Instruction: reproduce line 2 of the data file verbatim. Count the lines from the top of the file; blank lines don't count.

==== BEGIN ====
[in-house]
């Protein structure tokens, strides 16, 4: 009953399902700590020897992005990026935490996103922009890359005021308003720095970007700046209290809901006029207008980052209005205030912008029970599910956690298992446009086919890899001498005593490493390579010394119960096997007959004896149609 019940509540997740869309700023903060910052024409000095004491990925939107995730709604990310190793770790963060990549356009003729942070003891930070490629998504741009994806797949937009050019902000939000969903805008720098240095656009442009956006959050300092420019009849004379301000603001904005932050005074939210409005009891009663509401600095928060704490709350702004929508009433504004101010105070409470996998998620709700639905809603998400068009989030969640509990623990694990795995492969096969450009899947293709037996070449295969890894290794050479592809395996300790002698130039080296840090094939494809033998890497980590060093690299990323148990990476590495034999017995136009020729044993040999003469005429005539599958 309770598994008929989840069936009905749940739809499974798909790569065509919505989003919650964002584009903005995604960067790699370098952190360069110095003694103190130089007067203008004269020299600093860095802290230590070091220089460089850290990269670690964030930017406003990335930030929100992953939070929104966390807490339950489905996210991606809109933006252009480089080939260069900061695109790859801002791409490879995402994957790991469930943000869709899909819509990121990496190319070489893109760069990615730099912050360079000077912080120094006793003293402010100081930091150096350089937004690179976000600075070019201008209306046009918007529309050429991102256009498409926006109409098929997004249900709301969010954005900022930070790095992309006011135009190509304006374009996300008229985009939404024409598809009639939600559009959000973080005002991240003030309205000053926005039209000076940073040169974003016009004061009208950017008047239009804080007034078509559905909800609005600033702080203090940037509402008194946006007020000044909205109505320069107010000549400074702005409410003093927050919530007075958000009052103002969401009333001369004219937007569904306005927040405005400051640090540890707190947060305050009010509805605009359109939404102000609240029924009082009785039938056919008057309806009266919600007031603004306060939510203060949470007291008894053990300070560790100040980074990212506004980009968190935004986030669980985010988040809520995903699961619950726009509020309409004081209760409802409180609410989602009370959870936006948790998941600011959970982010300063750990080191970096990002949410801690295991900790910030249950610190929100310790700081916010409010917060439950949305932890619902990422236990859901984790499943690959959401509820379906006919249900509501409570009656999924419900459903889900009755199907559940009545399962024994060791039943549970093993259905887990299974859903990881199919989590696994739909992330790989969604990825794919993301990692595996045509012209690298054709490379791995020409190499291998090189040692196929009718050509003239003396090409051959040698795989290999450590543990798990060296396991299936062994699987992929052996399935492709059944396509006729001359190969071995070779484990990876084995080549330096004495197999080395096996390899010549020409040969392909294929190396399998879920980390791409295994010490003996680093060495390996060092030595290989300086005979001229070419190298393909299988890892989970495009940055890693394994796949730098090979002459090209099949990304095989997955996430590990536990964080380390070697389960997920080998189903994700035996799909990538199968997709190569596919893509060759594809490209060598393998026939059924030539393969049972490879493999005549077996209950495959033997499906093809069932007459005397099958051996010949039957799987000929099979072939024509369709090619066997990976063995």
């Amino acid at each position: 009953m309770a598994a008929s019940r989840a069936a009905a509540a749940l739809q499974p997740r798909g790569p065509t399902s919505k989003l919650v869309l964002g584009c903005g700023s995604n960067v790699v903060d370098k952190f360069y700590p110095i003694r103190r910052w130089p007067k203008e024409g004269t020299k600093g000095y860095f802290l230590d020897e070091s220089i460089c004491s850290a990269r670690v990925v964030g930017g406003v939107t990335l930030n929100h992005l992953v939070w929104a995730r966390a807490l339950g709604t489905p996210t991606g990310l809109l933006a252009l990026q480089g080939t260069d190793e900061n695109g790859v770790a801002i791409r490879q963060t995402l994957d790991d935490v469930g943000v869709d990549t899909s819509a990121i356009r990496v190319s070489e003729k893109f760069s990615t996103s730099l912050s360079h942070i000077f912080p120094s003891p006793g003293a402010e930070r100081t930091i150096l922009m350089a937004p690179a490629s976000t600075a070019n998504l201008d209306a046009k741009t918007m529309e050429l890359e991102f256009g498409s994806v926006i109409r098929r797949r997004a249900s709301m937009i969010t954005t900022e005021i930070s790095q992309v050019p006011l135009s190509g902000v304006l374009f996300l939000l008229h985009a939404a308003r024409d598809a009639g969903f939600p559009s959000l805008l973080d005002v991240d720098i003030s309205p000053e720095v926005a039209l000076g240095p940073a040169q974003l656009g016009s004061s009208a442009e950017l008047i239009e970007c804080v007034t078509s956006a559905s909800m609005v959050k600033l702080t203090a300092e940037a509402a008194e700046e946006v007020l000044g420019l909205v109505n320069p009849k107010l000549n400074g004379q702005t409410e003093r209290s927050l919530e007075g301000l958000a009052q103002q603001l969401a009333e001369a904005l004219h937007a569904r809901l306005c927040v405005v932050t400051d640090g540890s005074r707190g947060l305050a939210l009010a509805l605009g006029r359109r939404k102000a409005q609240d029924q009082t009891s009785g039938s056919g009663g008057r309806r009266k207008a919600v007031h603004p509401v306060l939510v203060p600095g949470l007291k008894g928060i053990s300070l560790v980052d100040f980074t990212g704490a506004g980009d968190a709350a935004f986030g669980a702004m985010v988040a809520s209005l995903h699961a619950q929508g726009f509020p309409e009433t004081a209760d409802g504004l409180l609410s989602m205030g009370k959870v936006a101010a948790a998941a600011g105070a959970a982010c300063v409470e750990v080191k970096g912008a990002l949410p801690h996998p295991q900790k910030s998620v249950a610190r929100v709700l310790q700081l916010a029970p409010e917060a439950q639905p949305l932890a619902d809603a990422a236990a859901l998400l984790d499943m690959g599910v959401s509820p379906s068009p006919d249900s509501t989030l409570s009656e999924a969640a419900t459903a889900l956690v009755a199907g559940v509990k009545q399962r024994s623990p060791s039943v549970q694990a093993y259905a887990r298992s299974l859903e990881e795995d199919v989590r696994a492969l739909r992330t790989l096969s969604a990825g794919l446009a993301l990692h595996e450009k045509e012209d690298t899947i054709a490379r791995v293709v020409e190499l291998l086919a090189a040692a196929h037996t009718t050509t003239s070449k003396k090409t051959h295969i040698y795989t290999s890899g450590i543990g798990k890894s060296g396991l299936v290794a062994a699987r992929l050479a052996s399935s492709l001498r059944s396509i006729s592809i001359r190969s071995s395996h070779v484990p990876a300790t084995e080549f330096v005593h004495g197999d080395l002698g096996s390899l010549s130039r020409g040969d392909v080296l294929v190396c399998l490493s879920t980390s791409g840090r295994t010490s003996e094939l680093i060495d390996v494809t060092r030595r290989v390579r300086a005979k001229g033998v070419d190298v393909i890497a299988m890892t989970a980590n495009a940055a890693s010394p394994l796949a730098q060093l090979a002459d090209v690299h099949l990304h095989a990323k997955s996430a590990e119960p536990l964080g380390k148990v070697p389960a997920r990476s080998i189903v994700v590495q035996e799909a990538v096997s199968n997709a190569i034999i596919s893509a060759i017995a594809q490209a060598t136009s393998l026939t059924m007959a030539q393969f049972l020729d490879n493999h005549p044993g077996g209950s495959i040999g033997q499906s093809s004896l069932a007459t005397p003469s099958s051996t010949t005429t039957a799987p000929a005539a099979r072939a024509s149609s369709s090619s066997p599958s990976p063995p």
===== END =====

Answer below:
């Protein structure tokens, strides 16, 4: 009953399902700590020897992005990026935490996103922009890359005021308003720095970007700046209290809901006029207008980052209005205030912008029970599910956690298992446009086919890899001498005593490493390579010394119960096997007959004896149609 019940509540997740869309700023903060910052024409000095004491990925939107995730709604990310190793770790963060990549356009003729942070003891930070490629998504741009994806797949937009050019902000939000969903805008720098240095656009442009956006959050300092420019009849004379301000603001904005932050005074939210409005009891009663509401600095928060704490709350702004929508009433504004101010105070409470996998998620709700639905809603998400068009989030969640509990623990694990795995492969096969450009899947293709037996070449295969890894290794050479592809395996300790002698130039080296840090094939494809033998890497980590060093690299990323148990990476590495034999017995136009020729044993040999003469005429005539599958 309770598994008929989840069936009905749940739809499974798909790569065509919505989003919650964002584009903005995604960067790699370098952190360069110095003694103190130089007067203008004269020299600093860095802290230590070091220089460089850290990269670690964030930017406003990335930030929100992953939070929104966390807490339950489905996210991606809109933006252009480089080939260069900061695109790859801002791409490879995402994957790991469930943000869709899909819509990121990496190319070489893109760069990615730099912050360079000077912080120094006793003293402010100081930091150096350089937004690179976000600075070019201008209306046009918007529309050429991102256009498409926006109409098929997004249900709301969010954005900022930070790095992309006011135009190509304006374009996300008229985009939404024409598809009639939600559009959000973080005002991240003030309205000053926005039209000076940073040169974003016009004061009208950017008047239009804080007034078509559905909800609005600033702080203090940037509402008194946006007020000044909205109505320069107010000549400074702005409410003093927050919530007075958000009052103002969401009333001369004219937007569904306005927040405005400051640090540890707190947060305050009010509805605009359109939404102000609240029924009082009785039938056919008057309806009266919600007031603004306060939510203060949470007291008894053990300070560790100040980074990212506004980009968190935004986030669980985010988040809520995903699961619950726009509020309409004081209760409802409180609410989602009370959870936006948790998941600011959970982010300063750990080191970096990002949410801690295991900790910030249950610190929100310790700081916010409010917060439950949305932890619902990422236990859901984790499943690959959401509820379906006919249900509501409570009656999924419900459903889900009755199907559940009545399962024994060791039943549970093993259905887990299974859903990881199919989590696994739909992330790989969604990825794919993301990692595996045509012209690298054709490379791995020409190499291998090189040692196929009718050509003239003396090409051959040698795989290999450590543990798990060296396991299936062994699987992929052996399935492709059944396509006729001359190969071995070779484990990876084995080549330096004495197999080395096996390899010549020409040969392909294929190396399998879920980390791409295994010490003996680093060495390996060092030595290989300086005979001229070419190298393909299988890892989970495009940055890693394994796949730098090979002459090209099949990304095989997955996430590990536990964080380390070697389960997920080998189903994700035996799909990538199968997709190569596919893509060759594809490209060598393998026939059924030539393969049972490879493999005549077996209950495959033997499906093809069932007459005397099958051996010949039957799987000929099979072939024509369709090619066997990976063995």